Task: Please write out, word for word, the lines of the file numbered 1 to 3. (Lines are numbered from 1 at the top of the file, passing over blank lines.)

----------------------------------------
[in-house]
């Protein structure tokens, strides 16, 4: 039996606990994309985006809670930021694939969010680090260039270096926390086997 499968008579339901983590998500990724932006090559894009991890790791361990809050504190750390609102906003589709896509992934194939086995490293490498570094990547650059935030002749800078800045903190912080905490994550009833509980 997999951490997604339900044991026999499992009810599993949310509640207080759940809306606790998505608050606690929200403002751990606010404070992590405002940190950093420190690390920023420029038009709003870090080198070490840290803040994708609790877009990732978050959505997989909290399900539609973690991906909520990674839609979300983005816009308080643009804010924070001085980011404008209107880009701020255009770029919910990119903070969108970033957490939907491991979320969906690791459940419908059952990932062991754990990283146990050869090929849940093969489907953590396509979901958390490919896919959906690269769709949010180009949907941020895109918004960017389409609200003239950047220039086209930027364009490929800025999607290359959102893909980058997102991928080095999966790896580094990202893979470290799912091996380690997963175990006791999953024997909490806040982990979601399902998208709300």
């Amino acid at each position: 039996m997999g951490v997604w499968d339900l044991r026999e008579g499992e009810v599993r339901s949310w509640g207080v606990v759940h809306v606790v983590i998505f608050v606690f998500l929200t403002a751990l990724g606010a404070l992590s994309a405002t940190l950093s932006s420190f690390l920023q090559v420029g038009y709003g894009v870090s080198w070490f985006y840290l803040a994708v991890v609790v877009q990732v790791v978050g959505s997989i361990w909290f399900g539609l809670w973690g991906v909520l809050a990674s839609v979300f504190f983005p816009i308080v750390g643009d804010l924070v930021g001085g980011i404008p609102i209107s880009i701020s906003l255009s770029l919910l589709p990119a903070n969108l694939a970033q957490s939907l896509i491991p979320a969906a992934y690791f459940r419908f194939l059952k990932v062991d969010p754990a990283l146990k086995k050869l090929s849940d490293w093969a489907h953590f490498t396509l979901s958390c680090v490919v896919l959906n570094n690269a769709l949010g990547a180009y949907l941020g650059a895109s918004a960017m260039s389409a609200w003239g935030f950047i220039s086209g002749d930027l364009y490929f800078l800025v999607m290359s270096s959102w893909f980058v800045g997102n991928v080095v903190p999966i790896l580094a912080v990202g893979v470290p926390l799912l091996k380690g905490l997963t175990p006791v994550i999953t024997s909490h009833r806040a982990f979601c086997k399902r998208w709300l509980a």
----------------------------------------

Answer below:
[in-house]
């Protein structure tokens, strides 16, 4: 039996606990994309985006809670930021694939969010680090260039270096926390086997 499968008579339901983590998500990724932006090559894009991890790791361990809050504190750390609102906003589709896509992934194939086995490293490498570094990547650059935030002749800078800045903190912080905490994550009833509980 997999951490997604339900044991026999499992009810599993949310509640207080759940809306606790998505608050606690929200403002751990606010404070992590405002940190950093420190690390920023420029038009709003870090080198070490840290803040994708609790877009990732978050959505997989909290399900539609973690991906909520990674839609979300983005816009308080643009804010924070001085980011404008209107880009701020255009770029919910990119903070969108970033957490939907491991979320969906690791459940419908059952990932062991754990990283146990050869090929849940093969489907953590396509979901958390490919896919959906690269769709949010180009949907941020895109918004960017389409609200003239950047220039086209930027364009490929800025999607290359959102893909980058997102991928080095999966790896580094990202893979470290799912091996380690997963175990006791999953024997909490806040982990979601399902998208709300």
């Amino acid at each position: 039996m997999g951490v997604w499968d339900l044991r026999e008579g499992e009810v599993r339901s949310w509640g207080v606990v759940h809306v606790v983590i998505f608050v606690f998500l929200t403002a751990l990724g606010a404070l992590s994309a405002t940190l950093s932006s420190f690390l920023q090559v420029g038009y709003g894009v870090s080198w070490f985006y840290l803040a994708v991890v609790v877009q990732v790791v978050g959505s997989i361990w909290f399900g539609l809670w973690g991906v909520l809050a990674s839609v979300f504190f983005p816009i308080v750390g643009d804010l924070v930021g001085g980011i404008p609102i209107s880009i701020s906003l255009s770029l919910l589709p990119a903070n969108l694939a970033q957490s939907l896509i491991p979320a969906a992934y690791f459940r419908f194939l059952k990932v062991d969010p754990a990283l146990k086995k050869l090929s849940d490293w093969a489907h953590f490498t396509l979901s958390c680090v490919v896919l959906n570094n690269a769709l949010g990547a180009y949907l941020g650059a895109s918004a960017m260039s389409a609200w003239g935030f950047i220039s086209g002749d930027l364009y490929f800078l800025v999607m290359s270096s959102w893909f980058v800045g997102n991928v080095v903190p999966i790896l580094a912080v990202g893979v470290p926390l799912l091996k380690g905490l997963t175990p006791v994550i999953t024997s909490h009833r806040a982990f979601c086997k399902r998208w709300l509980a």